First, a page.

If you’ve ever found yourself overwhelmed by your to-do list at work, you’re not alone.
And while you quietly know you’re capable of doing the things on the list, you might wonder whether you should be doing some of them—especially those things that aren’t making the biggest difference for your company or for your career.
If that’s you, then it’s time to ask for more support at work.
Why We Don’t Ask for Support at Work–And Why We Need To
Does the thought of asking for more support bring up fears of being seen as incompetent, needy, not a “team player”?
Scratch that. It’s an old school mentality.
Today, identifying lower value work activities and getting them handled elsewhere is an essential skill in increasing your value and contribution to your company without increasing your time and stress.
A great business right-sizes the work to match the talent. If that’s not happening for you in your workplace, do it yourself and ask for help.
Here are three steps to take today. Use them & share them with those you love who need more support at work.
1. Know Your Value
What’s it really costing your company for you to do things that someone else could do? Do the math.
For example, if you’re being paid $70,000 a year to serve three major customers, what’s your total work worth to the company in their revenue, repeat business, referrals? (Hint: over the course of a year, it’s likely a lot more than $70k.)
If one of those customers went away, how many dollars would go away, too?
Or, if you had more time to do the great work you do for one more customer, how much more money could the company gain?
Before you request assistance, it’s good to know the dollars and sense behind why helping you be more productive will be good business.
Not sure how your role helps the company succeed? Ask your manager or peers a question like, “From your point of view, how does my role here contribute to the results our company cares about most?”
But note: If you or your colleagues still can’t see a connection, that’s a big ole flashing danger sign. Jobs with no clear value are the first to be at risk for change or elimination. Take action now to redefine, expand, or change your role.
2. Know It’s Not About You
The mistake many people make in asking for assistance is that their top reason is “Because I need it.”
As true as it may be, it’s significantly more productive to focus on how the company will benefit, not how you will. For example:
- Using resources smarter: “I’ve done the math, and it ends up costing us $100/hour for me to do this, but if we shift it to our analyst Bob, we end up getting it done for about $45/hour without sacrificing quality.”
- Ability to get it done faster: “Based on my current commitments, I could do this after we deliver the Johnson contract in six weeks. If that’s not fast enough, we’ll need additional support. How would you like me to proceed?”
- Connection to current goals: “I know the most important thing in our department today is to increase revenue on product ABC. The time I’m spending on X is out of sync with that. My recommendation is that I keep focusing on ABC, don’t you agree? Let’s talk about alternatives for X..”
The only time it works to make the conversation about you is if you’ve been identified as a high potential leader in the organization’s eyes (not just yours or your boss’). You can then focus on the firm’s goal of retaining and growing you for the future.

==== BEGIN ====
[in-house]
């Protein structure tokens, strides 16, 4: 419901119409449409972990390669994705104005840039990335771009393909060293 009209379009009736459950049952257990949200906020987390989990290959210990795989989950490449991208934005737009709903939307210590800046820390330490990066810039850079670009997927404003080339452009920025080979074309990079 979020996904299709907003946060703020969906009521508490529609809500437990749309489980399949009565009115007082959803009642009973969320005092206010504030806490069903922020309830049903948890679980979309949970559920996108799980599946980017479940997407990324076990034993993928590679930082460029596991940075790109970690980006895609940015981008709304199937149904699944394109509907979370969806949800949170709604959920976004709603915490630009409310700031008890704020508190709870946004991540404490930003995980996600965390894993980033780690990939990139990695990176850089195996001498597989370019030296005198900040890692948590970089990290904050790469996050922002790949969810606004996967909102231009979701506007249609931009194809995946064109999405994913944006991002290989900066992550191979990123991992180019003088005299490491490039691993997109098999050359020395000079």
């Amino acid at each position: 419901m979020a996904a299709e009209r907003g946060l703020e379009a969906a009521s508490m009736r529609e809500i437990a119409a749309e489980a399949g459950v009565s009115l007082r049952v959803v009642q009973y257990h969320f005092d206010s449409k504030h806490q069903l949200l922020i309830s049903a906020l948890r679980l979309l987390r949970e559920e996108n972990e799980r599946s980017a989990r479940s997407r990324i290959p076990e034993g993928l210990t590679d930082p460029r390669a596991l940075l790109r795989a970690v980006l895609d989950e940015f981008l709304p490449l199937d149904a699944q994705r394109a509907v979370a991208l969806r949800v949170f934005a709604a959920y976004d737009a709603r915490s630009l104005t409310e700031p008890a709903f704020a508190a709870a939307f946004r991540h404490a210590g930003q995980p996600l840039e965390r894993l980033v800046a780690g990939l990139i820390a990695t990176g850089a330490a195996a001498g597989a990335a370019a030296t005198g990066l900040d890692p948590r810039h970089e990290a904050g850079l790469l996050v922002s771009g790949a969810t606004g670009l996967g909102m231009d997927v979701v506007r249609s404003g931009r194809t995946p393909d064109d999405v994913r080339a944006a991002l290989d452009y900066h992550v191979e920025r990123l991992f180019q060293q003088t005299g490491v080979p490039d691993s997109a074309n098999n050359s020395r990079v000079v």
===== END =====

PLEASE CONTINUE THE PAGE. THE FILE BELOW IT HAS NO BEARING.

For example, you can say, “I appreciate how much you value my potential here, and in order to invest more time in becoming the leader the firm needs me to be and to continue to create the results I do, we need to find another source to do X.” If you’ve got the leverage of being a hi-po, use it.
3. Know There Are Alternatives
One is to propose that your company pay someone on contract or project basis. This is done all the time with consultants and experts, so why not do it with an administrative assistant, clerk, or specialist?
The world of virtual assistants and contract resources from sites like Upwork and Fiverr have exploded within the entrepreneurial world. Yet they’re rarely leveraged within corporate settings.
You can even hire someone for a very small project (such as entering business card information collected at a trade show into your customer spreadsheet or adding graphics to a presentation, etc.)
Depending on the work, you may also be able to pay for such services on a corporate credit card, avoiding the complexity of interviewing or working with sourcing agencies.
And Don’t Forget the Work at Home
Finally, if you find nothing can budge on the workfront (and you’re not interested in a change of job), consider increasing your support on the homefront. What other responsibilities take your energy and time that you could hire, trade services for, or delegate?
There are plenty of alternatives today to get support for homekeeping, shopping and meal prep, yard work and other life maintenance we all have on our schedules. Yes, they cost money, but what is your sanity worth? What bigger things would you do with the extra time and energy?
Get started now. Write down five activities that drain you the most. Pick one to start.
Ask your Facebook friends who they know who does that thing. Search Yelp, Angie’s List, or other local boards. Think how it will feel to have someone else do that energy draining work. Then choose someone and get started.
The Bottom Line: Ask, Don’t Suffer
If you’re feeling overwhelmed and need to ask for more support at work, don’t forget that it’s up to you to take control to change it. A better you always makes a better contribution to your colleagues, your company, and your community.